Choosing the Right Learning Management System (LMS)


Businesses use Learning Management Systems (LMSs) to enhance online training and elearning initiatives, making these systems increasingly key parts of instructional design and employee training.

ProEdit’s LMS series offers a high-level view of some of the major LMSs to help:

  • Instructional designers and training professionals trying to stay up to date with all the different LMSs organizations are using
  • Business leaders looking to implement a new LMS or better understand the one they have

This article series explores different LMSs on the market today, considering their various applications for designing and conducting corporate training and education initiatives.

How to Choose an LMS

The right learning management system (LMS) can greatly enhance educational initiatives. Whether a company is looking for an electronic framework to structure the delivery of training material to participants, or platforms to assist in generating engaging presentations, there is a variety of options when selecting an LMS. The following questions will help guide the process of comparing available LMS options.

What features are most important to the initiative?

Not every available LMS feature is applicable to a specific training initiative. Though most LMSs have functions that extend throughout the process—from generating curriculum to evaluating participant performance—specialization among them makes it important to find one with features suited to the specific goals of the training initiative.

  • Blackboard boasts a variety of services and platforms, enables access to digital educational content (Learn™), facilitates interaction between students, leverages mobile devices (Connect™ and Collaborate™), manages statistical data (Analytics™), and provides financial service infrastructure (Transact™).
  • Moodle focuses on content delivery via dynamic website creation. It can augment traditional educational models or serve as an elearning platform, with options for interactive forums and databases.
  • CourseMill allows customization of features and works well in a corporate training setting.

What solution fits the available budget?

The cost of LMS services is a major consideration when comparing the types of services offered. Depending on the resources available to your initiative, the depth and variety of a platform affects the overall cost.

  • Blackboard is a high-end solution offering world-class support, depth, and integrated development. It is used by major universities.
  • Moodle is a free, open-source platform. Support is available in an active online forum community, through purchasable manuals, or from partner organizations offering paid services (training, site hosting, etc.).
  • CourseMill charges monthly fees that cover system maintenance.

How large is the training initiative?

The extent of your education initiative will define the scope of the appropriate elearning solution. LMSs with a high degree of versatility and a variety of services might offer more benefit to larger initiatives with more participants and administrative needs. An initiative that is entirely online or involves fewer participants, however, may need more streamlined services.

The size of the initiative can also determine the type of licensing model best suited to its purposes. Licenses can limit the use of the LMS by the number of total users, users simultaneously connected, courses, or other factors.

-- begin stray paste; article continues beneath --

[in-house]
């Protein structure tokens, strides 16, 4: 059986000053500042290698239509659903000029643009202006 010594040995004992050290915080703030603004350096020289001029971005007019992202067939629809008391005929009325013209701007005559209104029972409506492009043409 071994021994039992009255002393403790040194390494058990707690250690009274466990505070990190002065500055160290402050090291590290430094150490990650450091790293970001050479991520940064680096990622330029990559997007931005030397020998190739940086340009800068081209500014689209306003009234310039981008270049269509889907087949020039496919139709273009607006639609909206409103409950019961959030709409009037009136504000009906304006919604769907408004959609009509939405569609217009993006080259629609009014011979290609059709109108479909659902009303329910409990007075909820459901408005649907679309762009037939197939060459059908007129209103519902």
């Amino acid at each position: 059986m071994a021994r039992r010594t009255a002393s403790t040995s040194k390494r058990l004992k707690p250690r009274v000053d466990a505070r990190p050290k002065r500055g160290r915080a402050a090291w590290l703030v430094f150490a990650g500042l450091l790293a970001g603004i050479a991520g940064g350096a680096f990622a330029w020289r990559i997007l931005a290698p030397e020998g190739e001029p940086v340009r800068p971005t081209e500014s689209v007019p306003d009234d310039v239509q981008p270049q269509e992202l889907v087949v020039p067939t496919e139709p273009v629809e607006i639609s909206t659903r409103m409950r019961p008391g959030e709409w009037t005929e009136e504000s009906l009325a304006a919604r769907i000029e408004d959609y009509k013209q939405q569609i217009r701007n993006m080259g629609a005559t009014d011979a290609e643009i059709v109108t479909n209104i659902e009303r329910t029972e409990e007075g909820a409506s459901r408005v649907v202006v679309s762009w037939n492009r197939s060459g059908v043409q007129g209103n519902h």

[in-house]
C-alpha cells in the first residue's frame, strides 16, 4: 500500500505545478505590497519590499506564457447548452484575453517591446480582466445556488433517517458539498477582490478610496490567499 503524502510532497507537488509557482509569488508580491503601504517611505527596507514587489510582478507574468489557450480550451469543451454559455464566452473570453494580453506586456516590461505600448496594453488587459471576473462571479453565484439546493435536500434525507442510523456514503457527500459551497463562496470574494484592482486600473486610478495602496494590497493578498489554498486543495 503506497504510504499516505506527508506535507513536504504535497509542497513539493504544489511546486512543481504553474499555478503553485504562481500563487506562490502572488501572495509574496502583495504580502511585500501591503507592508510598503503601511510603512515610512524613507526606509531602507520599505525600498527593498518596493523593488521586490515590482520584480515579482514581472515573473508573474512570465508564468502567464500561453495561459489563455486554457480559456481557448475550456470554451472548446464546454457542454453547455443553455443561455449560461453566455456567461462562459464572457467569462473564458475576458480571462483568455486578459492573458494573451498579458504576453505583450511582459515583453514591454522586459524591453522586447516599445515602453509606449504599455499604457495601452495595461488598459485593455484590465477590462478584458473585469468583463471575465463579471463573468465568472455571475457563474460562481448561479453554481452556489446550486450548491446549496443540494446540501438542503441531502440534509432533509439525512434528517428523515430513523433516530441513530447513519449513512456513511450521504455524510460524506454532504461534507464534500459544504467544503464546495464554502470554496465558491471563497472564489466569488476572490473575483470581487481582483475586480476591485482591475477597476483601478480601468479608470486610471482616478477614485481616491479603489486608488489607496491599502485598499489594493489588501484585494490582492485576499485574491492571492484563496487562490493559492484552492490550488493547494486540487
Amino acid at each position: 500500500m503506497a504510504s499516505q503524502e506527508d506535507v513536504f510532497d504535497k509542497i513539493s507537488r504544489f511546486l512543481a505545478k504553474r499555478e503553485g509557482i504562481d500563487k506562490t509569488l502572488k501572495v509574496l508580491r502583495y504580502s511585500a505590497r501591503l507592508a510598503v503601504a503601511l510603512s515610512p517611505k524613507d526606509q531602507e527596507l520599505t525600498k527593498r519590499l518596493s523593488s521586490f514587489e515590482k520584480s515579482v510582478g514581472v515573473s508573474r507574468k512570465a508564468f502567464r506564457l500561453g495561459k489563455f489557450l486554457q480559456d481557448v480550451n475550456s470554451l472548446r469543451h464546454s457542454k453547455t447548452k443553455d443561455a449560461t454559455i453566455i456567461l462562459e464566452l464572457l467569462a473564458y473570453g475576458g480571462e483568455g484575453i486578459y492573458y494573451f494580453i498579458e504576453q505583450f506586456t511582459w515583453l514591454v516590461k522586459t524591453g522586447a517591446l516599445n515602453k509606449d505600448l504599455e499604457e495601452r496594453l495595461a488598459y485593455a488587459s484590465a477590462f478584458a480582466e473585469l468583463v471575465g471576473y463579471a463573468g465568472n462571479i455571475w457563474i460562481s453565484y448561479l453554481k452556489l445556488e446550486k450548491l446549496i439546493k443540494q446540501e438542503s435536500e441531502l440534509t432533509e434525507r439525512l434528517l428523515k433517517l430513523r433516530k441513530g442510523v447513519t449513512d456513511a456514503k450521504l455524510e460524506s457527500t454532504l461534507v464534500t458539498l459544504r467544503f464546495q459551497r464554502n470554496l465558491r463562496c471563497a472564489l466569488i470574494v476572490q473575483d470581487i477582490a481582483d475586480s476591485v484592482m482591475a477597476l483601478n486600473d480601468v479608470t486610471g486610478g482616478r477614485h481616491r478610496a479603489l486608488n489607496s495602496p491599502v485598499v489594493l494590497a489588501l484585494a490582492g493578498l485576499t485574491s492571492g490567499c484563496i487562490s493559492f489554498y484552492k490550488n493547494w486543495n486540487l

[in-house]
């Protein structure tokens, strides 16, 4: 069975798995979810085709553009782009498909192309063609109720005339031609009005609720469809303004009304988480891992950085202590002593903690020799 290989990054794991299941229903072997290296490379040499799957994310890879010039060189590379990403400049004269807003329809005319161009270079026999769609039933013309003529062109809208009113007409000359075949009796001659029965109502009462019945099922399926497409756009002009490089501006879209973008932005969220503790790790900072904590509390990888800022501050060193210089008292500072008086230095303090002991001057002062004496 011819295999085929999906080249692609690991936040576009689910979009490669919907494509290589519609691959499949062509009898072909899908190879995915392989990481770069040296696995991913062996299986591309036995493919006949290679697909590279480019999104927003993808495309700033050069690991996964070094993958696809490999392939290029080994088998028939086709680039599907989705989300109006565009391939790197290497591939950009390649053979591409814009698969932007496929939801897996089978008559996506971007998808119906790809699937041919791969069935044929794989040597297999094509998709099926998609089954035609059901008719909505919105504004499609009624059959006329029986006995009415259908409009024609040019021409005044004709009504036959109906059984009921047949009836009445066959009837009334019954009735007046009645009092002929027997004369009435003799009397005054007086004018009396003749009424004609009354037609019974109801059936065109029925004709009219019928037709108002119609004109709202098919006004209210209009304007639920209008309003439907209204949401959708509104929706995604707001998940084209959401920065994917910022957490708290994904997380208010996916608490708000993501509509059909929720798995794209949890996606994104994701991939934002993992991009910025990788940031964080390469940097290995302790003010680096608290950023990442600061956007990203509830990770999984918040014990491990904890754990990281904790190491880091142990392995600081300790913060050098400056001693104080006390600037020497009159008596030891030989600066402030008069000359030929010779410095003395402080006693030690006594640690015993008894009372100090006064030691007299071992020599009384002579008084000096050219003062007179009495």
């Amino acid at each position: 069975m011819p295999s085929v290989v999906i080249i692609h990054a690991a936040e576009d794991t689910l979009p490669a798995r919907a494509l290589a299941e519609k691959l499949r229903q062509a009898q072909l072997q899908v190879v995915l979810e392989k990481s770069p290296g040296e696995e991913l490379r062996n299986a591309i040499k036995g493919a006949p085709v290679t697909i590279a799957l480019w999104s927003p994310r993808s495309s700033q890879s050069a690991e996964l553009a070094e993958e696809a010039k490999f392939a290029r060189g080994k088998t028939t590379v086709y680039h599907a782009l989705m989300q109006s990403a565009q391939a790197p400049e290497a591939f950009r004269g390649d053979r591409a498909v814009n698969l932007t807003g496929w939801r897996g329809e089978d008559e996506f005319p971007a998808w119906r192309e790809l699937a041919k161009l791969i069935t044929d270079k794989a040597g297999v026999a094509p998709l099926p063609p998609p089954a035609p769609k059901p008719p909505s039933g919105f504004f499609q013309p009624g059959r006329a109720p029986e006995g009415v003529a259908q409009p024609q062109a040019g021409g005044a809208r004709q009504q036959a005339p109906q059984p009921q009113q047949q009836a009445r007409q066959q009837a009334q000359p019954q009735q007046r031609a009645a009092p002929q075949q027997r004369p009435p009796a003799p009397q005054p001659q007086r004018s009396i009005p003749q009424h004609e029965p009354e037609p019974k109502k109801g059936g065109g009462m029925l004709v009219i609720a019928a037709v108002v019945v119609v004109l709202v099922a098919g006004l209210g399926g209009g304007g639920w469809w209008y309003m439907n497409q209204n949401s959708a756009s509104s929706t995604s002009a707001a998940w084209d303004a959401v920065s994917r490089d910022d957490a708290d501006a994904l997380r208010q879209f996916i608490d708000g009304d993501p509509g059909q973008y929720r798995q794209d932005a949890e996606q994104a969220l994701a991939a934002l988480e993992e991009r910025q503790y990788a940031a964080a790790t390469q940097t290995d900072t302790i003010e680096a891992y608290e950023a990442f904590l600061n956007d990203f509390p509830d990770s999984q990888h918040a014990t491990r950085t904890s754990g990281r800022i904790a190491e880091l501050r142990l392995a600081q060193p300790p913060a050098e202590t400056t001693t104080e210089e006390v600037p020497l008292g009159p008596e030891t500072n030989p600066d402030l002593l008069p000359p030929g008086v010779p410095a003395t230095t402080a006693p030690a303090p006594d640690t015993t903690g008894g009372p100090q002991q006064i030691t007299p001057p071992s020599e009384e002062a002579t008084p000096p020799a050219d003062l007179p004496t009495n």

• Blackboard can support large initiative sizes. The expense may be prohibitive for smaller initiatives. The licensing model varies by platform (Learn™ limits servers, Collaborate™ features a flat rate, etc.).
  • Moodle is suitable for a range of initiatives. No license is needed.
  • CourseMill licensing limits the number of servers running the system.

What technical resources are available to manage the system?

The amount of technical resources a company wishes to devote to a training initiative can have an effect on which LMS will be best suited to it. If, for example, resources are available to maintain the LMS on the company’s own server, services for remote-hosting and technical support may not be required. Meanwhile, if a more hands-off approach is more appropriate, an LMS that includes maintenance and hosting on its own server could be beneficial.

  • Blackboard offers full support features and remote hosting options.
  • Moodle is an open-source platform that allows extensive customization. It can be hosted in-house or remotely.
  • CourseMill providers handle technical support and system management.

Would social media benefit the initiative?

Social media outlets like Twitter and Facebook are becoming more and more integrated into the business world and into LMS design as well. Some up-and-coming LMS companies are leading the way in innovative social media applications.

  • Canvas LMS sends course notifications via email and uses text messages and social media like Facebook.
  • Interactyx Topyx incorporates personal blogs, social media, and pictures into the education initiative.
  • UpsideLMS links curriculum to forums and online tools. It also features blogs and Twitter feeds.

Because many LMS platforms provide a variety of options, it is possible to find one that meets the specific requirements of an educational initiative. Whether a company tailors a platform like Moodle to its own specifications or lets a platform like CourseMill maintain its educational framework, the educational initiative will use the latest technologies to provide participants with an efficient, engaging learning experience.

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